Thursday, August 29, 2013


While out and about, I discovered three more little eggplants starting to grow.

I also discovered aphids on my eggplants.

The only thing I detest more than cabbage moths.

Doused the living daylights out of the eggplants with a dish soap/water/garlic powder spray.  A truly revolting combination, Palmolive and garlic powder.  I certainly hope it does the trick.


Wednesday, August 28, 2013

Heirloom Carrots

Scarlet Nantes and Jaune Obtuse du Doubs carrots - picked this morning.  :)

Saturday, August 24, 2013

New Discoveries

It was a busy morning.  R and I picked what will likely be the last batch of raspberries before R started mowing the lawn and whippersnipping around the property - a big job.  I watered everything and cut back some of the Butternut squash vines.  I also made a few discoveries....

Another little eggplant!  A Vittoria (hybrid) like the other one that's developing in the back yard.

Another tiny eggplant developing, and two blooms, on the same plant as the eggplant above.

The gomphrena I planted in the Spring was s-l-o-w to grow.  It is still only about 6 inches tall, and most of that growth happened in the last 2 or 3 weeks.  Today I noticed that several of them now have little pink centres where the flowers will bloom.  I'm looking forward to seeing these.  The seeds were like wispy, delicate confetti.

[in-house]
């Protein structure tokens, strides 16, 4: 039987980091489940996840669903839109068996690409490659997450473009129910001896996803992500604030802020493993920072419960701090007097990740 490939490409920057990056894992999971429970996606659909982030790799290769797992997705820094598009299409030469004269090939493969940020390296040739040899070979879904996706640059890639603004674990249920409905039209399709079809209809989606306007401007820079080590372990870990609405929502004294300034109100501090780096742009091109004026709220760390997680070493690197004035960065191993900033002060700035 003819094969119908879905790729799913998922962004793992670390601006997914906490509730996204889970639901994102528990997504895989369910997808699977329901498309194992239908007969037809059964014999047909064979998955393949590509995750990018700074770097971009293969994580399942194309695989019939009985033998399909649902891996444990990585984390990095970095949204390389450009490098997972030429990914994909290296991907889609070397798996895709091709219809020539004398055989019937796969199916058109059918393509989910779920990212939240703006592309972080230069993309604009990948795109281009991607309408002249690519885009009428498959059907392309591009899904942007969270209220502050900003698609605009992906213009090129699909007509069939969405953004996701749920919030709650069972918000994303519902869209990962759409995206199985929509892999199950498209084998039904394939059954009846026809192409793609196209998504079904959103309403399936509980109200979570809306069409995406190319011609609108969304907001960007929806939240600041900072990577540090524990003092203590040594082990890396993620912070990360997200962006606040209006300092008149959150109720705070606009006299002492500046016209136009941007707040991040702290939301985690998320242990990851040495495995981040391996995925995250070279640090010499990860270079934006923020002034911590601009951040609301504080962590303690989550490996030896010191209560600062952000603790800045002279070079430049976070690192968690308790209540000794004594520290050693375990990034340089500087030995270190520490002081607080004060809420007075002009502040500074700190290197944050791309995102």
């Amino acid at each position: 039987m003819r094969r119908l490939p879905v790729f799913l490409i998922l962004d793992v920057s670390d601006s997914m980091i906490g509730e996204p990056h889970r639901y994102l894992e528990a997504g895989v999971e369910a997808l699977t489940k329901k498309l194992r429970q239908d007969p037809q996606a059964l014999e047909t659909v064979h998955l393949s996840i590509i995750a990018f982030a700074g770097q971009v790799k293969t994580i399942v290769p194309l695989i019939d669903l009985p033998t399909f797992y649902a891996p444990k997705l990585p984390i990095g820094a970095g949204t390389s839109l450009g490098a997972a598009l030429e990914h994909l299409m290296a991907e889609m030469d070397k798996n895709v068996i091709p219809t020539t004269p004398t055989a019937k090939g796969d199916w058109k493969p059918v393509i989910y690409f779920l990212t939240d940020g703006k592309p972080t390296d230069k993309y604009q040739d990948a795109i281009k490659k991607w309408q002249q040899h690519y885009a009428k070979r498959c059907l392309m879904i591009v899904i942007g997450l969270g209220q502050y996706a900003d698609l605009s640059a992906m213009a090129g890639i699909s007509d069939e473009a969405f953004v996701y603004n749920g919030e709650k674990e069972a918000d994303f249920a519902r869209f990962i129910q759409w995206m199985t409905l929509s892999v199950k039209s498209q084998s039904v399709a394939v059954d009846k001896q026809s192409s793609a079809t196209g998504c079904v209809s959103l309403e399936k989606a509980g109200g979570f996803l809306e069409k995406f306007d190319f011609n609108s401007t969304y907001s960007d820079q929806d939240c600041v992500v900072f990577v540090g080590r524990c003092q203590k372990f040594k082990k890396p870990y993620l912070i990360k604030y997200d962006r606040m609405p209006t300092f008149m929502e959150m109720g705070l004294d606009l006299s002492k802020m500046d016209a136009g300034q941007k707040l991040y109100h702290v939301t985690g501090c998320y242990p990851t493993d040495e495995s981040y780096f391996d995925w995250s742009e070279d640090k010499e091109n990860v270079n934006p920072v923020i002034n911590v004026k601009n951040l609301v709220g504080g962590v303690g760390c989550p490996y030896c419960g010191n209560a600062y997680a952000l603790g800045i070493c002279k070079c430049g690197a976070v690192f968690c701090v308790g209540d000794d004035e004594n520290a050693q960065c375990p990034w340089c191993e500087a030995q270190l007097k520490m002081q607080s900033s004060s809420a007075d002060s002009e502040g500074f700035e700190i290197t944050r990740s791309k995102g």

Some of the Speckled Algonquin beans.  They have pink mottling on the pods when they are mature.

Tene's beans.  These are so tall and heavy, they have completely keeled over the sides of the raised bed.  Yet another vegetable I should have staked.  They are all pale green.

Another Butternut squash spotted today.

Thursday, August 22, 2013

Sweet Siberian Melon

I picked the Sweet Siberian melon yesterday afternoon to try.  From pictures I have seen, the flesh is supposed to be a brighter yellow than our little one has.  Think I picked it too early.  It still tastes nice and is very juicy.  LOTS of seeds, too.

Wednesday, August 21, 2013

Winding Down

A sunny, breezy day.  It was 7 degrees when I got up this morning.  The days are getting shorter (it's no longer broad daylight at 4:30am!).  Things are growing more slowly than they were, and the flowers aren't snapping back as brightly as they did, even when dead-headed.  

I spent some time in the garden yesterday pulling out cabbage plants that hadn't formed heads, the stalks of the broccoli plants, and more nasturtiums that were crowding the tomatoes.

Some pictures taken today...

One container of Swiss Giant Pansies.  They are pretty, but not lasting long.  I'm dead-heading them twice a day now.  On the positive side, they will be very easy to collect seeds from for next summer.